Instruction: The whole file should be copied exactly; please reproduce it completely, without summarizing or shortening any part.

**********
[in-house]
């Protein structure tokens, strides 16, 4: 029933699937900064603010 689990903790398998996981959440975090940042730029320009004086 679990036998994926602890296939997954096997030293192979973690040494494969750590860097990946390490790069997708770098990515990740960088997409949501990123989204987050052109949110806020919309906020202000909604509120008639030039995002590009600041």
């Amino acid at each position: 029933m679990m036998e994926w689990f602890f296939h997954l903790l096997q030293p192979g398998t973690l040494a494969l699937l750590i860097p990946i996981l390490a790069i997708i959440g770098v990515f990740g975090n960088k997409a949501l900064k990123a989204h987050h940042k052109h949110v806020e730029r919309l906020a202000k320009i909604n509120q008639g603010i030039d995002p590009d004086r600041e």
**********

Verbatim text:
[in-house]
């Protein structure tokens, strides 16, 4: 029933699937900064603010 689990903790398998996981959440975090940042730029320009004086 679990036998994926602890296939997954096997030293192979973690040494494969750590860097990946390490790069997708770098990515990740960088997409949501990123989204987050052109949110806020919309906020202000909604509120008639030039995002590009600041």
């Amino acid at each position: 029933m679990m036998e994926w689990f602890f296939h997954l903790l096997q030293p192979g398998t973690l040494a494969l699937l750590i860097p990946i996981l390490a790069i997708i959440g770098v990515f990740g975090n960088k997409a949501l900064k990123a989204h987050h940042k052109h949110v806020e730029r919309l906020a202000k320009i909604n509120q008639g603010i030039d995002p590009d004086r600041e």